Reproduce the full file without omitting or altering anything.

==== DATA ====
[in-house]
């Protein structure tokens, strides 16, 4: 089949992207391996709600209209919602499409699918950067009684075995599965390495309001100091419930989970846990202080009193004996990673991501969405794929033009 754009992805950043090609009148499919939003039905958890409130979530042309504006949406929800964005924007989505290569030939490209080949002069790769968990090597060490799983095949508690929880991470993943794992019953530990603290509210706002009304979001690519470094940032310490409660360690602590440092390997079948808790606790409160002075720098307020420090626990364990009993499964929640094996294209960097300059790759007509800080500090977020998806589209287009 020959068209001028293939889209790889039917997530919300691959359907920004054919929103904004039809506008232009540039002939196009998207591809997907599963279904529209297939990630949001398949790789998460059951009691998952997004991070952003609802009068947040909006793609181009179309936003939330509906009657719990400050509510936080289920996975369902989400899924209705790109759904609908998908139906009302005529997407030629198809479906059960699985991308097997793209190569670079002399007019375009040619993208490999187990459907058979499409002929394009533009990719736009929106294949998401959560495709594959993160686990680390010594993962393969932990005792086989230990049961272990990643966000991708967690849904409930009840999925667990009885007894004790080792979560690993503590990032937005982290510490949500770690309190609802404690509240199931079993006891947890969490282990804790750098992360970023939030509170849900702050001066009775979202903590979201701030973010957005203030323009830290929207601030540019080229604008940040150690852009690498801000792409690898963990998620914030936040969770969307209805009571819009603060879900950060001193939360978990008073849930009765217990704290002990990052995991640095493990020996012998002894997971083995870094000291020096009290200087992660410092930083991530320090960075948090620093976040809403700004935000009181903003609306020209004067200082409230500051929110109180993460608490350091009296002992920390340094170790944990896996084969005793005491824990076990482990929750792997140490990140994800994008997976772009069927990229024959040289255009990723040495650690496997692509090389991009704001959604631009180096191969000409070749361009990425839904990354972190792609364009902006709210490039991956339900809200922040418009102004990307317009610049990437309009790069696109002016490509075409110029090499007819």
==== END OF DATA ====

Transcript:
[in-house]
């Protein structure tokens, strides 16, 4: 089949992207391996709600209209919602499409699918950067009684075995599965390495309001100091419930989970846990202080009193004996990673991501969405794929033009 754009992805950043090609009148499919939003039905958890409130979530042309504006949406929800964005924007989505290569030939490209080949002069790769968990090597060490799983095949508690929880991470993943794992019953530990603290509210706002009304979001690519470094940032310490409660360690602590440092390997079948808790606790409160002075720098307020420090626990364990009993499964929640094996294209960097300059790759007509800080500090977020998806589209287009 020959068209001028293939889209790889039917997530919300691959359907920004054919929103904004039809506008232009540039002939196009998207591809997907599963279904529209297939990630949001398949790789998460059951009691998952997004991070952003609802009068947040909006793609181009179309936003939330509906009657719990400050509510936080289920996975369902989400899924209705790109759904609908998908139906009302005529997407030629198809479906059960699985991308097997793209190569670079002399007019375009040619993208490999187990459907058979499409002929394009533009990719736009929106294949998401959560495709594959993160686990680390010594993962393969932990005792086989230990049961272990990643966000991708967690849904409930009840999925667990009885007894004790080792979560690993503590990032937005982290510490949500770690309190609802404690509240199931079993006891947890969490282990804790750098992360970023939030509170849900702050001066009775979202903590979201701030973010957005203030323009830290929207601030540019080229604008940040150690852009690498801000792409690898963990998620914030936040969770969307209805009571819009603060879900950060001193939360978990008073849930009765217990704290002990990052995991640095493990020996012998002894997971083995870094000291020096009290200087992660410092930083991530320090960075948090620093976040809403700004935000009181903003609306020209004067200082409230500051929110109180993460608490350091009296002992920390340094170790944990896996084969005793005491824990076990482990929750792997140490990140994800994008997976772009069927990229024959040289255009990723040495650690496997692509090389991009704001959604631009180096191969000409070749361009990425839904990354972190792609364009902006709210490039991956339900809200922040418009102004990307317009610049990437309009790069696109002016490509075409110029090499007819």